Generative AI and the legal landscape: Evolving regulations and implications

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AI and generative AI is changing how software works, creating opportunities to increase productivity, find new solutions and produce unique and relevant information at scale. However, as gen AI becomes more widespread, there will be new and growing concerns around data privacy and ethical quandaries.

AI can augment human capabilities today, but it shouldn’t replace human oversight yet, especially as AI regulations are still evolving globally. Let’s explore the potential compliance and privacy risks of unchecked gen AI use, how the legal landscape is evolving and best practices to limit risks and maximize opportunities for this very powerful technology.

Risks of unchecked generative AI

The allure of gen AI and large language models (LLMs) stems from their ability to consolidate information and generate new ideas, but these capabilities also come with inherent risks. If not carefully managed, gen AI can inadvertently lead to issues such as:

  • Disclosing proprietary information: Companies risk exposing sensitive proprietary data when they feed it into public AI models. That data can be used to provide answers for a future query by a third party or by the model owner itself. Companies are addressing part of this risk by localizing the AI model on their own system and training those AI models on their company’s own data, but this requires a well organized data stack for the best results.
  • Violating IP protections: Companies may unwittingly find themselves infringing on the intellectual property rights of third parties through improper use of AI-generated content, leading to potential legal issues. Some companies, like Adobe with Adobe Firefly, are offering indemnification for content generated by their LLM, but the copyright issues will need to be worked out in the future if we continue to see AI systems “reusing” third-party intellectual property.
  • Exposing personal data: Data privacy breaches can occur if AI systems mishandle personal information, especially sensitive or special category personal data. As companies feed more marketing and customer data into a LLM, this increases the risk this data could leak out inadvertently.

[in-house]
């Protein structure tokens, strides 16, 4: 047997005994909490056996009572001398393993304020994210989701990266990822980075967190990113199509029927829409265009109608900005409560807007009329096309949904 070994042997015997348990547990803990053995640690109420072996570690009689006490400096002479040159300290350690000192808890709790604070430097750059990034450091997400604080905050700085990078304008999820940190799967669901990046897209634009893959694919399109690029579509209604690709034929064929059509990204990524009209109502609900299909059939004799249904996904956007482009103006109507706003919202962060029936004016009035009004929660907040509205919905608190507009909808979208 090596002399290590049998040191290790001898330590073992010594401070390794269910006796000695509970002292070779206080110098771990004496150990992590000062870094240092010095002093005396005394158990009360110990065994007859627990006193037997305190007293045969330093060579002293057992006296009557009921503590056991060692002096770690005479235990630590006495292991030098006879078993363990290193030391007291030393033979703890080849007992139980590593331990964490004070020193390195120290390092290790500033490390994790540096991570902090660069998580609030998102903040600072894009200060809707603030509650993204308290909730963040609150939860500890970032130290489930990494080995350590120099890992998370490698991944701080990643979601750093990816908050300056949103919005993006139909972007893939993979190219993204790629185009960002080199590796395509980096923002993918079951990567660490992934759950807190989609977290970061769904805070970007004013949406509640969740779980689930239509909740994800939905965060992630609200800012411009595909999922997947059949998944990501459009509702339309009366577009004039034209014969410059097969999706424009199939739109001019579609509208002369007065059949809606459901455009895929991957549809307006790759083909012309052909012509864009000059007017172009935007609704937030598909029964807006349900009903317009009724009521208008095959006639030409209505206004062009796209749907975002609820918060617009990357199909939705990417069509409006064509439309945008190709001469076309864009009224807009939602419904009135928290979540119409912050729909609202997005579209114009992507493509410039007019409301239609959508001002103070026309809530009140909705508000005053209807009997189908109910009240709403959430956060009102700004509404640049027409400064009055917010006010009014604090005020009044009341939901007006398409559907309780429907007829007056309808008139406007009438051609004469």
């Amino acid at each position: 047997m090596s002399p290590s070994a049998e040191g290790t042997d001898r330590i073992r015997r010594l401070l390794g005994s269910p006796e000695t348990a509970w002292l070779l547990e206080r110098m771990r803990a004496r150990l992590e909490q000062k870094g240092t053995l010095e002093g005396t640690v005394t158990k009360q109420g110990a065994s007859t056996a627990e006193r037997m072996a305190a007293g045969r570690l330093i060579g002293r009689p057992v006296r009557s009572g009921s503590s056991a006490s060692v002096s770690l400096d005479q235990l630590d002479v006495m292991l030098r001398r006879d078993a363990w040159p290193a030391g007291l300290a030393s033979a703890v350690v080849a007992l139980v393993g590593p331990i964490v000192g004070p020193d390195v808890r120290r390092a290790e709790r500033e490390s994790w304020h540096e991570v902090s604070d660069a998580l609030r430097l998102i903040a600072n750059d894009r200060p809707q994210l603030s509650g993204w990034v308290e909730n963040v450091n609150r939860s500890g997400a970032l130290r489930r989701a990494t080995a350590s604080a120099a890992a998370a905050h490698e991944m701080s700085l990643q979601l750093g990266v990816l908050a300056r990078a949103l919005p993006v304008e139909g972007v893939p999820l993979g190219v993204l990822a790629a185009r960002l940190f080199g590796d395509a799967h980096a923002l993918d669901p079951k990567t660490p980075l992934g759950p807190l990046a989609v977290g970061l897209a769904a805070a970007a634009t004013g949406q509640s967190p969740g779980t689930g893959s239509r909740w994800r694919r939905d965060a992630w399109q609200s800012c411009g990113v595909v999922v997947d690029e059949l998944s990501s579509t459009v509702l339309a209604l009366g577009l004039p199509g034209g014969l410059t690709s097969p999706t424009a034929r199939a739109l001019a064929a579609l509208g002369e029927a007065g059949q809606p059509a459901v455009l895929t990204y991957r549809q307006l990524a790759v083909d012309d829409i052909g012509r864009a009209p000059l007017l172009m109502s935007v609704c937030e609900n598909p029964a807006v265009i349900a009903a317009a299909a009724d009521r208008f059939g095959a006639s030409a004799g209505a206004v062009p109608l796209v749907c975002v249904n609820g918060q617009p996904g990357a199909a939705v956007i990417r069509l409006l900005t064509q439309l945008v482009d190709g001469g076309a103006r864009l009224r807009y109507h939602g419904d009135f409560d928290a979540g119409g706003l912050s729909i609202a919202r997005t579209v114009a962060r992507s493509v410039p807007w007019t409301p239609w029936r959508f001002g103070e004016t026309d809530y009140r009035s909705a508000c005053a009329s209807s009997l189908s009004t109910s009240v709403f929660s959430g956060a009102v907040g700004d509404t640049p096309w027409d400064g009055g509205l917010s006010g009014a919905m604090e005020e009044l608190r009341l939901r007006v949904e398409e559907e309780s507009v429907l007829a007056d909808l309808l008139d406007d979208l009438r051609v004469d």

• Violating customer contracts: Using customer data in AI may violate contractual agreements — and this can lead to legal ramifications. 
  • Risk of deceiving customers: Current and potential future regulations are often focused on proper disclosure for AI technology. For example, if a customer is interacting with a chatbot on a support website, the company needs to make it clear when an AI is powering the interaction, and when an actual human is drafting the responses.

The legal guidelines surrounding AI are evolving rapidly, but not as fast as AI vendors launch new capabilities. If a company tries to minimize all potential risks and wait for the dust to settle on AI, they could lose market share and customer confidence as faster moving rivals get more attention. It behooves companies to move forward ASAP — but they should use time-tested risk reduction strategies based on current regulations and legal precedents to minimize potential issues.  


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So far we’ve seen AI giants as the primary targets of several lawsuits that revolve around their use of copyrighted data to create and train their models. Recent class action lawsuits filed in the Northern District of California, including one filed on behalf of authors and another on behalf of aggrieved citizens  raise allegations of copyright infringement, consumer protection and violations of data protection laws. These filings highlight the importance of responsible data handling, and may point to the need to disclose training data sources in the future.

However, AI creators like OpenAI aren’t the only companies dealing with the risk presented by implementing gen AI models. When applications rely heavily on a model, there is risk that one that has been illegally trained can pollute the entire product.